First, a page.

This post is one in a series of feature stories on trends shaping advanced energy markets in the U.S. and around the world, drawn from Advanced Energy Now 2016 Market Report, which was prepared for AEE by Navigant Research.
A CHP facility at the University of Arizona.
The use of CHP in large buildings has increased recently in the United States, Europe, and Asia-Pacific. This is due largely to technical improvements and cost reductions in smaller-scale (often pre-packaged) systems that match thermal and electrical requirements of buildings. Nevertheless, many owners of commercial properties, especially those of smaller facilities, are not aware of opportunities to install CHP, as they do not consider energy to be part of their core businesses. This educational gap presents a potential limitation on the continued growth in the number of CHP installations that are ultimately pursued.
The commercial CHP market is a bright spot for CHP. It consists of a loose collection of building types ranging from hospitals and college campuses to high rises, prisons, and other categories within the built environment. In 2015, continued growth brought total installations to just over 33 GW of capacity, with an average capacity of approximately 3 MW per installation. Today, installations are mostly confined to developed markets in Northern Europe, South Korea, Japan, and the United States. Hospitals, universities, and other applications with nearly 24/7 heat load requirements represent the greatest share of the global installations.
Industrial CHP is still a bigger market, with $29.9 billion in revenue globally in 2015, $3.4 billion of that in the United States, with growth of 5% over last year in both. But commercial CHP is growing faster: up 17% globally, to $3.5 billion, and up 9%, to $925 million, in the United States Although hospitals and institutional buildings such as universities represent the largest installed base among application groups, small and large commercial buildings are expected to gain an increasing share of the market over the next decade.
The upfront capital cost associated with CHP systems is the primary barrier to continued market growth. In addition, a range of factors impact the prospects for CHP:
High or volatile “spark spreads,” or the difference between electricity and natural gas prices on a $/MMBtu basis;
Significant, year-round thermal requirements;
Match between customer needs for thermal and electrical output;
Favorable regulatory framework with utilities (i.e., interconnection standards, net metering or feed-in tariffs, demand charges, standby charges, etc.).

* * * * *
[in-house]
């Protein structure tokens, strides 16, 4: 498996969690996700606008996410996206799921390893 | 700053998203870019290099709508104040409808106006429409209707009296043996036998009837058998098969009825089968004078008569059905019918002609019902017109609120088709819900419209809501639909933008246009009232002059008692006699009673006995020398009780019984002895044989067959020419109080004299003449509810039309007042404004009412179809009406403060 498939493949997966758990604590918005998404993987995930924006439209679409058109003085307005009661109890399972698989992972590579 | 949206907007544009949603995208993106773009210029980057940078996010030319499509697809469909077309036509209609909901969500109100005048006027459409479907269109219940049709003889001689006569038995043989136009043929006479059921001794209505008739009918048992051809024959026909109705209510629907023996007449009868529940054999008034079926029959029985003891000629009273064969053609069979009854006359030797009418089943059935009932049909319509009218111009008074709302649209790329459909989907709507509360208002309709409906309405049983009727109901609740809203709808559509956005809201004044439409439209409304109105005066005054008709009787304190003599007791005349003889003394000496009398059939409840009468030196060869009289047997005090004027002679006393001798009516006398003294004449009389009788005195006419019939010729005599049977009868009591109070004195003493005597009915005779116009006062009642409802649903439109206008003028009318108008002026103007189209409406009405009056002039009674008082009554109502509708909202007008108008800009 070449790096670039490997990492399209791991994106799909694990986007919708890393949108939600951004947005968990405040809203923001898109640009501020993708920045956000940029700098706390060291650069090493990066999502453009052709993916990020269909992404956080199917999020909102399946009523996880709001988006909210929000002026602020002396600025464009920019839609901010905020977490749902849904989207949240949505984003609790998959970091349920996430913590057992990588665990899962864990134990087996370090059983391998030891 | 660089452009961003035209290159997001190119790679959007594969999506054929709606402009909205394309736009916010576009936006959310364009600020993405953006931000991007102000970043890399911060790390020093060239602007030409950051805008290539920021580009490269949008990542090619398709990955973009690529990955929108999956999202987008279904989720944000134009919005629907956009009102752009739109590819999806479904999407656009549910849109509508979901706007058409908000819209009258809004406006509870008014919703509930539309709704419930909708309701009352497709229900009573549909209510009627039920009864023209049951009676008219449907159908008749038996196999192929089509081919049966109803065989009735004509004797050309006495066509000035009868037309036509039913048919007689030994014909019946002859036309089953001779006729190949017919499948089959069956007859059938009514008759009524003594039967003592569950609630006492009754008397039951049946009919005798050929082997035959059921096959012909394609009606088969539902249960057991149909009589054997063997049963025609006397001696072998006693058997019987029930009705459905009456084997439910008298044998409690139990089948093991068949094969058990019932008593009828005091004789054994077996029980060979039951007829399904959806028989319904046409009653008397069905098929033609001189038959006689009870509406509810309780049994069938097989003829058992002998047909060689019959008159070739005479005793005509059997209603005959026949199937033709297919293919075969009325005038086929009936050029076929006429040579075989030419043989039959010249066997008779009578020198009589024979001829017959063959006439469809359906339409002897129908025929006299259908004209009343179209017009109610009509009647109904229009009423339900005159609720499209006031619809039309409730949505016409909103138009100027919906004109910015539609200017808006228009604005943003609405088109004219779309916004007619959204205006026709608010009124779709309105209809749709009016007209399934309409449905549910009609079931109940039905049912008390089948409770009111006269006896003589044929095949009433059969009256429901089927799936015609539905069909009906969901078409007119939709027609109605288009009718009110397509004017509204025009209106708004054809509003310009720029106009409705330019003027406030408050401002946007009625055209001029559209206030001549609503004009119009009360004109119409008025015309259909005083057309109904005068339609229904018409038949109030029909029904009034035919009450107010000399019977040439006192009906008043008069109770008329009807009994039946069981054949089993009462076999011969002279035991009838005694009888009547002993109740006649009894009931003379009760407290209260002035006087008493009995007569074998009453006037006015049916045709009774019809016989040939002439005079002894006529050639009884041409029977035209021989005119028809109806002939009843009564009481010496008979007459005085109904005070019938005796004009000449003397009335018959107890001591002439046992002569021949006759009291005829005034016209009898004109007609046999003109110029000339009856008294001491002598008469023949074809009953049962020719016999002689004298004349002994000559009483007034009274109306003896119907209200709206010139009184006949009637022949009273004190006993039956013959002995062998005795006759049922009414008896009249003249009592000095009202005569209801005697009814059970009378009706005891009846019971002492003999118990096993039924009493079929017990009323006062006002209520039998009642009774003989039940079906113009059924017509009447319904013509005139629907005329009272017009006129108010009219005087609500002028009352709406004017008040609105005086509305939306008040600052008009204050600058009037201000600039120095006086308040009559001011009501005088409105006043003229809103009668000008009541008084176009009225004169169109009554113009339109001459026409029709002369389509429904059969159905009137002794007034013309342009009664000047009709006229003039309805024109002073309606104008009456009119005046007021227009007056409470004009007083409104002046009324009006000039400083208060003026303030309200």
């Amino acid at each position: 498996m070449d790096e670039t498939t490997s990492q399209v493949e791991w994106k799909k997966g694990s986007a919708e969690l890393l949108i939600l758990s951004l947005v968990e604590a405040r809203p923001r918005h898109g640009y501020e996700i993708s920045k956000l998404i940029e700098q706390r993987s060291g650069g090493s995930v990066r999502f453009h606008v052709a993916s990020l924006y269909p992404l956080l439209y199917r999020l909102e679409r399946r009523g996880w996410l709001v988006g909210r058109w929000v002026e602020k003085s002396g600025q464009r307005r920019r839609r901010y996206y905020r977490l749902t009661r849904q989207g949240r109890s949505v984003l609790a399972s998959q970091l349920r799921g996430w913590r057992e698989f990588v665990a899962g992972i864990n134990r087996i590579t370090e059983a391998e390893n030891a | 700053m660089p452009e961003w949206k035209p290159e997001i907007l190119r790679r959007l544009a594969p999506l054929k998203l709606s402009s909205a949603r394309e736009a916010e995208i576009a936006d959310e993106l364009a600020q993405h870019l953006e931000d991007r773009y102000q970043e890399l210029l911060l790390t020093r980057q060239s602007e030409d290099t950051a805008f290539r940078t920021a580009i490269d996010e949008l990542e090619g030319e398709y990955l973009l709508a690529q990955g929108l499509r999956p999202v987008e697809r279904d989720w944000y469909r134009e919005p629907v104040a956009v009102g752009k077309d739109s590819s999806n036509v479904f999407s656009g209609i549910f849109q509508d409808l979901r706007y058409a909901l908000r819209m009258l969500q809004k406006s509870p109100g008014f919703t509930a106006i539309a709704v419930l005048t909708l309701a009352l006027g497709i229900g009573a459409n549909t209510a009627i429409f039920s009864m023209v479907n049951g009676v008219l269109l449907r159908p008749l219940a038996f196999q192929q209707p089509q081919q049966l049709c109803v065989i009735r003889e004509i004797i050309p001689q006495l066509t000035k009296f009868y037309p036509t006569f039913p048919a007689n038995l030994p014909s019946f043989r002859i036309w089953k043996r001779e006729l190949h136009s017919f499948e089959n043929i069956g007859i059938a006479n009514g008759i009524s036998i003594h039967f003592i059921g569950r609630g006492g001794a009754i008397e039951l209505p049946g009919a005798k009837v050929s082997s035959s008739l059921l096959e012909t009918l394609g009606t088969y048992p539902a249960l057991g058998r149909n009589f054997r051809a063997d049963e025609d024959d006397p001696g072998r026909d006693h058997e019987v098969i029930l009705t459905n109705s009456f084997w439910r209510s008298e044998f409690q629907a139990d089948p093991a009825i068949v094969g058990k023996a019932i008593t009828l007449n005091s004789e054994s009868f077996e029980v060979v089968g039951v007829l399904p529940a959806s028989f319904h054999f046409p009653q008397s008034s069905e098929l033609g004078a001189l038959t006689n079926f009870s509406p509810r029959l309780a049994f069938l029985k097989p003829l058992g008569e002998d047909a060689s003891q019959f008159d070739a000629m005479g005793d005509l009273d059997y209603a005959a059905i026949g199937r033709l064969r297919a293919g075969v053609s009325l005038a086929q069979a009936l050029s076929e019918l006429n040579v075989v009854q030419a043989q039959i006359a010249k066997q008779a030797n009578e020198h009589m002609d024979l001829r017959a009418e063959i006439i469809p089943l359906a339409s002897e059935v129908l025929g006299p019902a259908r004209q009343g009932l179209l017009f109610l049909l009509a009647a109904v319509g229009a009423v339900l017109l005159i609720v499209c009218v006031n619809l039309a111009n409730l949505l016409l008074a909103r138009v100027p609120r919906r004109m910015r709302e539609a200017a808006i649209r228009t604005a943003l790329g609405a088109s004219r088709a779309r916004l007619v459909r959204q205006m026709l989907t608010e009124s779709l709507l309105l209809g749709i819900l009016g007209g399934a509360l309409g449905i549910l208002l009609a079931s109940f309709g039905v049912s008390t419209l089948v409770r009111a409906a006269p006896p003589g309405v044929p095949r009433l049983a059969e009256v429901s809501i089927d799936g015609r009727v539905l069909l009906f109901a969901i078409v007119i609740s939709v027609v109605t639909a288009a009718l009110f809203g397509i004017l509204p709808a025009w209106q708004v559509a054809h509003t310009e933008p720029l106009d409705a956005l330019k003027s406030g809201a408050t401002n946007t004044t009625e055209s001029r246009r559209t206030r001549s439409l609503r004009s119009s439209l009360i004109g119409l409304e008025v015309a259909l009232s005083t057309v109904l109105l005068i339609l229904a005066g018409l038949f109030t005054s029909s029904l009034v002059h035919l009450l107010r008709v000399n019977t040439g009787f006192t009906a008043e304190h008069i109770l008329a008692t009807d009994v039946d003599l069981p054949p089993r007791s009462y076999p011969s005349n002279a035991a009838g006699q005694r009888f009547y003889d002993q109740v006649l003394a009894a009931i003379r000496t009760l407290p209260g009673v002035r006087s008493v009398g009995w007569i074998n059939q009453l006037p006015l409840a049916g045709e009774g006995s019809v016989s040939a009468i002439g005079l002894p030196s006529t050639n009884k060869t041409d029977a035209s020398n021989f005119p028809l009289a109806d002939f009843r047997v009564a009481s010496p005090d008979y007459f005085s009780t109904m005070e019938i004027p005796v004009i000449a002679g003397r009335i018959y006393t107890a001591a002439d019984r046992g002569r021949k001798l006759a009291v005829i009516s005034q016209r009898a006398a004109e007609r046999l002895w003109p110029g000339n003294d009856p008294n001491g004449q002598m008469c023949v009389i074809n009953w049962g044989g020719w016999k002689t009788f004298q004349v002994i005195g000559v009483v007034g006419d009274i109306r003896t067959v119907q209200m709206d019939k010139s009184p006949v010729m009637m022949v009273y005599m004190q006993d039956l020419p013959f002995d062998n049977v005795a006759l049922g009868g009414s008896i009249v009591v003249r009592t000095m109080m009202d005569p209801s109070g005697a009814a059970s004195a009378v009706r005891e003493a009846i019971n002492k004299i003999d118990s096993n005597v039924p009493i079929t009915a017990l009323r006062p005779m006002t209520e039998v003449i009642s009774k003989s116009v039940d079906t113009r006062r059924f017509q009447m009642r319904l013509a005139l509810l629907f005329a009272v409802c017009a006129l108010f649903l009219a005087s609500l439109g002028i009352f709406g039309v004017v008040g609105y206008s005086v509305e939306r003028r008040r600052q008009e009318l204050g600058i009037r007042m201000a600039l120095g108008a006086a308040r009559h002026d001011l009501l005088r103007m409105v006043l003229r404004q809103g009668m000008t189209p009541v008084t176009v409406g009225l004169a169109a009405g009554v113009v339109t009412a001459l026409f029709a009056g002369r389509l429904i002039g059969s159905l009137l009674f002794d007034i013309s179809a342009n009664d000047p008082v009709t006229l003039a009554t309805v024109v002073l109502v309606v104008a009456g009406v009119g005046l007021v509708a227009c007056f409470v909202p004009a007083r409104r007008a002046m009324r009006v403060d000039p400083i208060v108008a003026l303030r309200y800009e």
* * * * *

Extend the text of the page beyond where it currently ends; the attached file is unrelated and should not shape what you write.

The relative importance of these factors depends on geographic location, building size, building function, and other site-specific factors. End users – from hospitals to schools to business parks – have installed CHP systems as a means of reducing operating expenses, improving power reliability, and capturing sustainability benefits monetized through credits, rebates, and increased sales or tenant occupancy based on market differentiation. The two primary motivations, though, are energy savings potential and guaranteed power supply to mission- critical operations (e.g., research institutions, hospitals, and data centers). CHP received an additional boost in 2012 when President Barack Obama signed an executive order to accelerate investments in industrial energy efficiency, including CHP. The executive order sets a national goal of 40 GW of new CHP installations over the next decade.
Among equipment suppliers, GE designs and manufactures a variety of components used in CHP systems including Waukesha gas engines, designed for isolated, mission-critical applications. 2G-CENERGY, an American subsidiary of German company 2G Energy AG, focuses on mass-manufactured systems, which reduce the cost and complexity of installation, as these systems can be manufactured, delivered, and installed in 15 to 21 weeks. Capstone Turbines’ microturbine systems are designed to work individually or in a series, on- or off- grid, and as prime power or backup units. Germany-based MWM, acquired by Caterpillar in 2010, produces turnkey CHP container systems that are designed to enable quick availability at low cost, maximize control over the entire system, encourage flexibility, require low maintenance, and provide high run-times. Using pre-manufactured components and a modular design, installation costs are kept to a minimum. To overcome the need for regular oil changes, Tecogen typically installs one extra module that allows customers to avoid exorbitant charges when they must rely on the grid for short periods of downtime.
Companies involved in developing, operating, and managing CHP institutional and district energy systems in the United States and around the world include Veolia, GE, Blue Delta Energy, and Invenergy.
Learn more about CHP and the entire advanced energy industry in Advanced Energy Now 2016 Market Report, available for free at the link below.